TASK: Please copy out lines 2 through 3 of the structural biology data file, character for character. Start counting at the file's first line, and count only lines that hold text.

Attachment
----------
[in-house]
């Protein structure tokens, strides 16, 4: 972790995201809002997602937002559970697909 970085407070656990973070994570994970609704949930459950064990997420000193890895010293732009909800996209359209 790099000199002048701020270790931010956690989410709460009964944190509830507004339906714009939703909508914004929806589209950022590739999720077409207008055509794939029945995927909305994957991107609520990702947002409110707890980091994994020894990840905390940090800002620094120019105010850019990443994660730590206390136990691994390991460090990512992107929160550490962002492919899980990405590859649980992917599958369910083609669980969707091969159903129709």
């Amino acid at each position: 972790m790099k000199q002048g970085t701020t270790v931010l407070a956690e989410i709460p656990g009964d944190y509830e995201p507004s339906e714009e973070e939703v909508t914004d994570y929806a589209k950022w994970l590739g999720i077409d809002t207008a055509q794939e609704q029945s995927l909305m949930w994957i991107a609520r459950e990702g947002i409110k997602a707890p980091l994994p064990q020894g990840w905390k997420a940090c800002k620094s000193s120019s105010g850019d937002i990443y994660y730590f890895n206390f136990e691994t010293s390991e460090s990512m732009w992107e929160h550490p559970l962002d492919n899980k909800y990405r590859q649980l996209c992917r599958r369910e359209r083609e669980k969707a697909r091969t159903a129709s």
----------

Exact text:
């Protein structure tokens, strides 16, 4: 972790995201809002997602937002559970697909 970085407070656990973070994570994970609704949930459950064990997420000193890895010293732009909800996209359209 790099000199002048701020270790931010956690989410709460009964944190509830507004339906714009939703909508914004929806589209950022590739999720077409207008055509794939029945995927909305994957991107609520990702947002409110707890980091994994020894990840905390940090800002620094120019105010850019990443994660730590206390136990691994390991460090990512992107929160550490962002492919899980990405590859649980992917599958369910083609669980969707091969159903129709």
């Amino acid at each position: 972790m790099k000199q002048g970085t701020t270790v931010l407070a956690e989410i709460p656990g009964d944190y509830e995201p507004s339906e714009e973070e939703v909508t914004d994570y929806a589209k950022w994970l590739g999720i077409d809002t207008a055509q794939e609704q029945s995927l909305m949930w994957i991107a609520r459950e990702g947002i409110k997602a707890p980091l994994p064990q020894g990840w905390k997420a940090c800002k620094s000193s120019s105010g850019d937002i990443y994660y730590f890895n206390f136990e691994t010293s390991e460090s990512m732009w992107e929160h550490p559970l962002d492919n899980k909800y990405r590859q649980l996209c992917r599958r369910e359209r083609e669980k969707a697909r091969t159903a129709s």